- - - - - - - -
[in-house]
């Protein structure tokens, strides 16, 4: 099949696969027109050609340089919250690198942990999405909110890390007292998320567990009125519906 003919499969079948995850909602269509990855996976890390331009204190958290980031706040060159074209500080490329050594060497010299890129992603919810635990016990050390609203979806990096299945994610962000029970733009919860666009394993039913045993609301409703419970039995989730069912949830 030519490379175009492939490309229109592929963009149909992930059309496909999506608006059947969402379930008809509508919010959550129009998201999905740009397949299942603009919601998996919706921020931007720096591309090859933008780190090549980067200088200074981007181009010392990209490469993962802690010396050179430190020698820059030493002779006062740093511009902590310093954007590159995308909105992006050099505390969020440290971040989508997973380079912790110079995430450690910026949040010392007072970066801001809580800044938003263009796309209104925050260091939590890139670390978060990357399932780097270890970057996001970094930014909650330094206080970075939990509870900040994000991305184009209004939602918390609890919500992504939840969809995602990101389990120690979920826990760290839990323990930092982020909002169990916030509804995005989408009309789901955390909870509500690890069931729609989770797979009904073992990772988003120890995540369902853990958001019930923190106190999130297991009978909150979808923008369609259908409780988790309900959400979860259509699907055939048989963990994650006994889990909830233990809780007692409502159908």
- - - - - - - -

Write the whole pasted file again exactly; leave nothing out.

[in-house]
């Protein structure tokens, strides 16, 4: 099949696969027109050609340089919250690198942990999405909110890390007292998320567990009125519906 003919499969079948995850909602269509990855996976890390331009204190958290980031706040060159074209500080490329050594060497010299890129992603919810635990016990050390609203979806990096299945994610962000029970733009919860666009394993039913045993609301409703419970039995989730069912949830 030519490379175009492939490309229109592929963009149909992930059309496909999506608006059947969402379930008809509508919010959550129009998201999905740009397949299942603009919601998996919706921020931007720096591309090859933008780190090549980067200088200074981007181009010392990209490469993962802690010396050179430190020698820059030493002779006062740093511009902590310093954007590159995308909105992006050099505390969020440290971040989508997973380079912790110079995430450690910026949040010392007072970066801001809580800044938003263009796309209104925050260091939590890139670390978060990357399932780097270890970057996001970094930014909650330094206080970075939990509870900040994000991305184009209004939602918390609890919500992504939840969809995602990101389990120690979920826990760290839990323990930092982020909002169990916030509804995005989408009309789901955390909870509500690890069931729609989770797979009904073992990772988003120890995540369902853990958001019930923190106190999130297991009978909150979808923008369609259908409780988790309900959400979860259509699907055939048989963990994650006994889990909830233990809780007692409502159908």